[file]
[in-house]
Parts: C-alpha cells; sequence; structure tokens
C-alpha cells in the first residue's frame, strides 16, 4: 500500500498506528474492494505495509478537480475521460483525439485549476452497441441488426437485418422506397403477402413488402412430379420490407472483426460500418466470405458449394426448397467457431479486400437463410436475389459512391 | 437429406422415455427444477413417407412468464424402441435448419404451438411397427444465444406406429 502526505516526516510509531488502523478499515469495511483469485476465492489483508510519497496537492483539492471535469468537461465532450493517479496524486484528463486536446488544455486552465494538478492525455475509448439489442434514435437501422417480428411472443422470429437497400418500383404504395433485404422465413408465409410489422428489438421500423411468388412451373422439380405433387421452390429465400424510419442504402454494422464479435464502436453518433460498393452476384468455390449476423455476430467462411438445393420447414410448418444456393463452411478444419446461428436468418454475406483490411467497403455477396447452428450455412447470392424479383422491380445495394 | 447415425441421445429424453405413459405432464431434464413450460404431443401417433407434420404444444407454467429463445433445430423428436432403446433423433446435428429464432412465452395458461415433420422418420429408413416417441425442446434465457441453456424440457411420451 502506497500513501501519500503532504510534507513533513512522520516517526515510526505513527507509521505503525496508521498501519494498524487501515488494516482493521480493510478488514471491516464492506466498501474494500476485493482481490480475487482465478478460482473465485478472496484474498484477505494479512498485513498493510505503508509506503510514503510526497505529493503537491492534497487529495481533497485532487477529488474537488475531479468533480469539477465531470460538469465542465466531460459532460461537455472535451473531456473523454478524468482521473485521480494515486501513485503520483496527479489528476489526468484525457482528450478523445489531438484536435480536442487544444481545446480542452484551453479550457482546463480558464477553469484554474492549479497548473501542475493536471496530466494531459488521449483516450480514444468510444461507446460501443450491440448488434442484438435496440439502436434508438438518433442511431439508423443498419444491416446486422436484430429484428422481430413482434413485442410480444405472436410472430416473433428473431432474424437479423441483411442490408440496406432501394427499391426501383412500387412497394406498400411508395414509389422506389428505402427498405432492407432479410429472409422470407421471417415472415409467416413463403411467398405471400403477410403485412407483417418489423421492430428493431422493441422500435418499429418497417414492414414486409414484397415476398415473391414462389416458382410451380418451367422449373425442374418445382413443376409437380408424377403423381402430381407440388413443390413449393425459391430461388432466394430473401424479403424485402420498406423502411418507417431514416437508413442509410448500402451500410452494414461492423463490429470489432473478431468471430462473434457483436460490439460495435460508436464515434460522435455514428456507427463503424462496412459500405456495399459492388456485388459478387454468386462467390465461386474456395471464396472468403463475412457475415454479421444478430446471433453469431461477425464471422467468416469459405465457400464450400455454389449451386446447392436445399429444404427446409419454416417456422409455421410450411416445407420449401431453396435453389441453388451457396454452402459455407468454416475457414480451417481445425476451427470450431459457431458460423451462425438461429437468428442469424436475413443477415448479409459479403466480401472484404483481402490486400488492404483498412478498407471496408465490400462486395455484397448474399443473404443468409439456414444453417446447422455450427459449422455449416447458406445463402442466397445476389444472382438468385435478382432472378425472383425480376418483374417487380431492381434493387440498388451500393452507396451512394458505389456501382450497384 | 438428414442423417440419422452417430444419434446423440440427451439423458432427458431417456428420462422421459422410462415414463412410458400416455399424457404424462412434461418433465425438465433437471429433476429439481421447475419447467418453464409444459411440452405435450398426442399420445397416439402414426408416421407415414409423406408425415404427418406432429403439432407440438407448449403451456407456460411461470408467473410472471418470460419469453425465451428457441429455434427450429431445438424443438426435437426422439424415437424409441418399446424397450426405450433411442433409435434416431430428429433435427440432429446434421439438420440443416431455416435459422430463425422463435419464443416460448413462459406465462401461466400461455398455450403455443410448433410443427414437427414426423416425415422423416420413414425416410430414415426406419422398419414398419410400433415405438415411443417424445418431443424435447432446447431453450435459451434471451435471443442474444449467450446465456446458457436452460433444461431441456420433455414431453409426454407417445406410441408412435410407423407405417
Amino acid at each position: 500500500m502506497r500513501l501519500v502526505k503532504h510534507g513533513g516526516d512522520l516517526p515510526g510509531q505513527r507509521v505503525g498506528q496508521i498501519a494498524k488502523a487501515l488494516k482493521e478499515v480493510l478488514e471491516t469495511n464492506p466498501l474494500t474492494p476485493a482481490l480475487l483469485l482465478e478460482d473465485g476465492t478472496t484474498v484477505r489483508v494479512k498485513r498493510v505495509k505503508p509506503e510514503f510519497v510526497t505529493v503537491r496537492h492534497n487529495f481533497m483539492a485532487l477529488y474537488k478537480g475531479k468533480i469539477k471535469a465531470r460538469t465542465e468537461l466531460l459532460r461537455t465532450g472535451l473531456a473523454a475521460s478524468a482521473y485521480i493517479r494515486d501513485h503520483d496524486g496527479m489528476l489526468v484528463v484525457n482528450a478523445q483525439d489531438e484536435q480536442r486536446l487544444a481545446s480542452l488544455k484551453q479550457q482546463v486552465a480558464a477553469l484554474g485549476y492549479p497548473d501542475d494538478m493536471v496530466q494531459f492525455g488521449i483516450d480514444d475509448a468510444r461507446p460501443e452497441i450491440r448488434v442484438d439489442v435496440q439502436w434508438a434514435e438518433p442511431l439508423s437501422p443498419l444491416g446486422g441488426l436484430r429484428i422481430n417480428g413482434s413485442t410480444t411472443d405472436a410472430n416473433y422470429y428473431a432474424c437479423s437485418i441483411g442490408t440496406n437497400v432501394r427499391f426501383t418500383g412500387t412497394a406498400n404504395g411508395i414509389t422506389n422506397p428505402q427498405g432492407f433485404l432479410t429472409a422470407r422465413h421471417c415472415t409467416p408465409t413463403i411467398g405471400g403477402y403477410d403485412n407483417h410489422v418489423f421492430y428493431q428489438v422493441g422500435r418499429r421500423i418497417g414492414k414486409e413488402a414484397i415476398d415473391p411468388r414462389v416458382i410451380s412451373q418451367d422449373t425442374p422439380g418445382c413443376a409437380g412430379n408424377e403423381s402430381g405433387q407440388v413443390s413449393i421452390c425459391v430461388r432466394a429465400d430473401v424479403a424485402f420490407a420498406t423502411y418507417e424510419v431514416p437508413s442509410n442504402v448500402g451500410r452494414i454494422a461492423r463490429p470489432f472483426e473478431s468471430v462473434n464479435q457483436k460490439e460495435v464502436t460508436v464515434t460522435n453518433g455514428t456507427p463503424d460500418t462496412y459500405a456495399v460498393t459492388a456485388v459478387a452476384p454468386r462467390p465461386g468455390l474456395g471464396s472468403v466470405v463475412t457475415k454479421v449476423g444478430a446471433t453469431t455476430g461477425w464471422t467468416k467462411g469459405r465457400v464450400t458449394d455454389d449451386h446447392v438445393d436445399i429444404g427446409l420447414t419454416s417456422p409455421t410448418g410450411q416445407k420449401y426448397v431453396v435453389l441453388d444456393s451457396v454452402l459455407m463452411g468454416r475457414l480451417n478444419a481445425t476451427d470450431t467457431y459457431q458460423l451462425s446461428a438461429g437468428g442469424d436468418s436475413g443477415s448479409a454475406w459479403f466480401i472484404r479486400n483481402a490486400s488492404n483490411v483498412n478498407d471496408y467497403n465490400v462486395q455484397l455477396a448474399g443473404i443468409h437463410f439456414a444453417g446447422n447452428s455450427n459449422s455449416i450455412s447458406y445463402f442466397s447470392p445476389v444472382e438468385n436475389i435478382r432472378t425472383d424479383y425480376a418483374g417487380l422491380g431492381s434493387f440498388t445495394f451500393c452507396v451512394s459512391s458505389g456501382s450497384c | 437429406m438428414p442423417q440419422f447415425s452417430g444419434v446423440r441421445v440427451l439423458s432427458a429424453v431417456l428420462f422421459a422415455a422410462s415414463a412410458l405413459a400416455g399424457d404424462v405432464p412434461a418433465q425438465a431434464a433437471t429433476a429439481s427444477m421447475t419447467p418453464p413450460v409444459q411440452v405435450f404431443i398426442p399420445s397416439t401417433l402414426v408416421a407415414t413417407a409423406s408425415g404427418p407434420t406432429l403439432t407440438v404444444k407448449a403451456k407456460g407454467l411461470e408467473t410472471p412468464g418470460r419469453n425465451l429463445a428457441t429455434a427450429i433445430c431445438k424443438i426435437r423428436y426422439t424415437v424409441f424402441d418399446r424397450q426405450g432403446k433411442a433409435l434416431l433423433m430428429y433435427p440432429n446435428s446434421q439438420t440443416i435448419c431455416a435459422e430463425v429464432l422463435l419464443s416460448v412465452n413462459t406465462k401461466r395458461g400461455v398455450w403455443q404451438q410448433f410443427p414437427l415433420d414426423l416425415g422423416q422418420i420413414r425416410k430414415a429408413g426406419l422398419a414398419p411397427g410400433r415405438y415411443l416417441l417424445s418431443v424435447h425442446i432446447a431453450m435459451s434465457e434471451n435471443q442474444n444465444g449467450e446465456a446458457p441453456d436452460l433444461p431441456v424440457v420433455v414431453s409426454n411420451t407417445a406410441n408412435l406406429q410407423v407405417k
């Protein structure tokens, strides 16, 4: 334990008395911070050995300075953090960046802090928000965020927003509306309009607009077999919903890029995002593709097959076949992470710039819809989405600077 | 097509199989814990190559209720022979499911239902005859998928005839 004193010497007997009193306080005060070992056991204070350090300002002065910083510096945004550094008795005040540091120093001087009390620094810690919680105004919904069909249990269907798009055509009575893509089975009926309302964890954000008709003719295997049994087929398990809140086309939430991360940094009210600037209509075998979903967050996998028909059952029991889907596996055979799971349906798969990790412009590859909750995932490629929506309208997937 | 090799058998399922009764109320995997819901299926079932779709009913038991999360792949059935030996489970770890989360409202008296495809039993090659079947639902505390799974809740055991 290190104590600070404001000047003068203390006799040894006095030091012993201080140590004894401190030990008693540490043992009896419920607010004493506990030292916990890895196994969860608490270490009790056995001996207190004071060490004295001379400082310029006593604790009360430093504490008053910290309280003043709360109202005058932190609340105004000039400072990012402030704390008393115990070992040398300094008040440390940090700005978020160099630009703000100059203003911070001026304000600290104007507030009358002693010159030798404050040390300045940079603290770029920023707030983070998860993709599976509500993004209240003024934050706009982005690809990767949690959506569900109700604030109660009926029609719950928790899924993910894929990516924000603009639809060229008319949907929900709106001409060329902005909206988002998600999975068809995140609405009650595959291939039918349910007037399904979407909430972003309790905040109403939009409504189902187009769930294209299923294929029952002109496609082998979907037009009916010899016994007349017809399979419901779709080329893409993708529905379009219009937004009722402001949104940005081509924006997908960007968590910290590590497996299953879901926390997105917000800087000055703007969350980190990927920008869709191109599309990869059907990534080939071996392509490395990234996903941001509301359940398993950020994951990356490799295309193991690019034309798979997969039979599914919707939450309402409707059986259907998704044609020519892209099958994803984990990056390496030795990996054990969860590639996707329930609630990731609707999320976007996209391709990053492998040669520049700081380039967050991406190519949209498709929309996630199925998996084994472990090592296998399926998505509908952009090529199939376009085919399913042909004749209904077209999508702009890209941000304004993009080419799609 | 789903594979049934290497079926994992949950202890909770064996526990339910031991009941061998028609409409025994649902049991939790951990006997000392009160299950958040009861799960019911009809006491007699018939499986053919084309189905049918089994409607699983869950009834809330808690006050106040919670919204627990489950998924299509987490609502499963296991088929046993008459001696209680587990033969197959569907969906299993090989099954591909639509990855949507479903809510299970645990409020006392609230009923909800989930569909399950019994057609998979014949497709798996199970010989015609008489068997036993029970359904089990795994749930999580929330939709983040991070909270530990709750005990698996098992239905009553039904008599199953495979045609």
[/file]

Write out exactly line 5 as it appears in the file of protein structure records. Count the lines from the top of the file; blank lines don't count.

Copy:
């Protein structure tokens, strides 16, 4: 334990008395911070050995300075953090960046802090928000965020927003509306309009607009077999919903890029995002593709097959076949992470710039819809989405600077 | 097509199989814990190559209720022979499911239902005859998928005839 004193010497007997009193306080005060070992056991204070350090300002002065910083510096945004550094008795005040540091120093001087009390620094810690919680105004919904069909249990269907798009055509009575893509089975009926309302964890954000008709003719295997049994087929398990809140086309939430991360940094009210600037209509075998979903967050996998028909059952029991889907596996055979799971349906798969990790412009590859909750995932490629929506309208997937 | 090799058998399922009764109320995997819901299926079932779709009913038991999360792949059935030996489970770890989360409202008296495809039993090659079947639902505390799974809740055991 290190104590600070404001000047003068203390006799040894006095030091012993201080140590004894401190030990008693540490043992009896419920607010004493506990030292916990890895196994969860608490270490009790056995001996207190004071060490004295001379400082310029006593604790009360430093504490008053910290309280003043709360109202005058932190609340105004000039400072990012402030704390008393115990070992040398300094008040440390940090700005978020160099630009703000100059203003911070001026304000600290104007507030009358002693010159030798404050040390300045940079603290770029920023707030983070998860993709599976509500993004209240003024934050706009982005690809990767949690959506569900109700604030109660009926029609719950928790899924993910894929990516924000603009639809060229008319949907929900709106001409060329902005909206988002998600999975068809995140609405009650595959291939039918349910007037399904979407909430972003309790905040109403939009409504189902187009769930294209299923294929029952002109496609082998979907037009009916010899016994007349017809399979419901779709080329893409993708529905379009219009937004009722402001949104940005081509924006997908960007968590910290590590497996299953879901926390997105917000800087000055703007969350980190990927920008869709191109599309990869059907990534080939071996392509490395990234996903941001509301359940398993950020994951990356490799295309193991690019034309798979997969039979599914919707939450309402409707059986259907998704044609020519892209099958994803984990990056390496030795990996054990969860590639996707329930609630990731609707999320976007996209391709990053492998040669520049700081380039967050991406190519949209498709929309996630199925998996084994472990090592296998399926998505509908952009090529199939376009085919399913042909004749209904077209999508702009890209941000304004993009080419799609 | 789903594979049934290497079926994992949950202890909770064996526990339910031991009941061998028609409409025994649902049991939790951990006997000392009160299950958040009861799960019911009809006491007699018939499986053919084309189905049918089994409607699983869950009834809330808690006050106040919670919204627990489950998924299509987490609502499963296991088929046993008459001696209680587990033969197959569907969906299993090989099954591909639509990855949507479903809510299970645990409020006392609230009923909800989930569909399950019994057609998979014949497709798996199970010989015609008489068997036993029970359904089990795994749930999580929330939709983040991070909270530990709750005990698996098992239905009553039904008599199953495979045609």